Lancet paper abstract:

    Lancet. 1984 Jun 23;1(8391):1367-9.
    Excessive intracellular acidosis of skeletal muscle on exercise in a patient with a post-viral exhaustion/fatigue syndrome. A 31P nuclear magnetic resonance study.

    Abstract
    A patient with prolonged post-viral exhaustion and excessive fatigue was examined by 31P nuclear magnetic resonance. During exercise, muscles of the forearm demonstrated abnormally early intracellular acidosis for the exercise performed. This was out of proportion to the associated changes in high-energy phosphates. This may represent excessive lactic acid formation resulting from a disorder of metabolic regulation. The metabolic abnormality in this patient could not have been demonstrated by traditional diagnostic techniques.

    Acta neuropathologica electron microscopy paper abstract:

    Behan, W.M.H., More, I.A.R. & Behan, P.O. Acta Neuropathol (1991) 83: 61. doi:10.1007/BF00
    53
     
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  5. Mary

    Mary Senior Member

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    I had ATP profile testing done by Sarah Myhill several years ago and it showed severe deficiencies re energy production. It was done with blood work, no biopsy needed. So it was nice to get confirmation that I had a real problem; however, it did not result in any additional treatment. I was already taking all the mito supplements Dr. Myhill recommended. I might have increased my CoQ10 based on the results, but that was it.

    So as @Sushi said, what treatment could it lead to? If you wanted it to show to your doctor or family that it's not all in your head, then it might be worth it.
     
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  6. SmokinJoeFraz93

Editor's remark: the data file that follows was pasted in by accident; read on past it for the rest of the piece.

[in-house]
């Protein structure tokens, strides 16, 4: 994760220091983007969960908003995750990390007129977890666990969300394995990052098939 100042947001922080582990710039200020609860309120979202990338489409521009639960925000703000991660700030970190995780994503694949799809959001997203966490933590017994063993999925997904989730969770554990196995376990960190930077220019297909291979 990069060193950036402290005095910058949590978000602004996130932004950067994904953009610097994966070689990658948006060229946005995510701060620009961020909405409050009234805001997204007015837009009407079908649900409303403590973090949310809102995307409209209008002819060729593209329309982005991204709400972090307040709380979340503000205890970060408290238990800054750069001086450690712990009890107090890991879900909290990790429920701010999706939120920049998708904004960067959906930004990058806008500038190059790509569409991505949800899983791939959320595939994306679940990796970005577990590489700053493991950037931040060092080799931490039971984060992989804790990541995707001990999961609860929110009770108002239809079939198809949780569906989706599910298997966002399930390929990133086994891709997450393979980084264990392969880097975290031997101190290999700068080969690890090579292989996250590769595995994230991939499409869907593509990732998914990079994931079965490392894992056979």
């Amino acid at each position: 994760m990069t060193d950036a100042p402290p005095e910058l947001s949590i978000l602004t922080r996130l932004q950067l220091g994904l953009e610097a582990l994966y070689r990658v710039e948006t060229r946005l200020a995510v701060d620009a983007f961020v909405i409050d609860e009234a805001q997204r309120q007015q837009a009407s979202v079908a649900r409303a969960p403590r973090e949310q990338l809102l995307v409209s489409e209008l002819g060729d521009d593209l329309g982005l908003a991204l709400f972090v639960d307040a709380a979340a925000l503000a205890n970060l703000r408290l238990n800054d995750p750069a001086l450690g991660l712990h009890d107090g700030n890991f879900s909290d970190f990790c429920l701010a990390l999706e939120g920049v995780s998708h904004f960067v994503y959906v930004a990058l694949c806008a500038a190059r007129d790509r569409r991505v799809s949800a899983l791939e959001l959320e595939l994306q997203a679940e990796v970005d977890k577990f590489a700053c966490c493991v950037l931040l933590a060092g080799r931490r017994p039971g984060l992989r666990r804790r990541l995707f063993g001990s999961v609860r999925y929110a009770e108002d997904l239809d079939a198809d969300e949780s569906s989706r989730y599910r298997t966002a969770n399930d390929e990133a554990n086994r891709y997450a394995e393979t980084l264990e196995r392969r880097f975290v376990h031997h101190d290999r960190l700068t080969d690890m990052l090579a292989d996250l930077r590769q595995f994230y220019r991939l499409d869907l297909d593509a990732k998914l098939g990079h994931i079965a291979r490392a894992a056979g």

SmokinJoeFraz93

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    Thanks for your replies guys, I am overwhelmed (in a good way).

    I am taking the standard ‘protocol’ from Dr Myhill (supplements only because I’m not a caveman ), and it helps a little bit, I can’t lie. However, I just think that £200+ is a LOT of money to spend. I won’t bother then. I’d just rather ‘a test’ than muscle being taken from me.

    Can anyone tell me what causes the mitochondria within a CFS patient to become haywired?
     
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  7. Mary

    Mary Senior Member

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    I think if we knew this, we would have the answer to ME/CFS :whistle::nerd:
     
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  8. SmokinJoeFraz93

    SmokinJoeFraz93

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    Fair shout. Well for me, when I started vigorously exercising and loosing weight that I developed an eating disorder and CFS/mitochondrial dysfunction. ‍♂️
     
  9. ljimbo423

    ljimbo423 Senior Member

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    From the metabolomic study done recently by Fluge and Mella, there seems to be a switch to anaerobic glycolosis, in the mito.

    PDH is pyruvate dehydrogenase.

    link

    The defective PDH causes a slowing of the krebs cycle and therefore energy production as well as lactate buildup. Vitamin B-1 is a co-factor in PDH and can be helpful for some people.

    Very low doses (20-30mg) give me a big boost in energy, to the point of interfering with sleep. So if you try B-1, I suggest starting at a very low dose.

    Some ketogenic amino acids can also be helpful for some people, as they can bypass PDH, as the study says above.

    Jim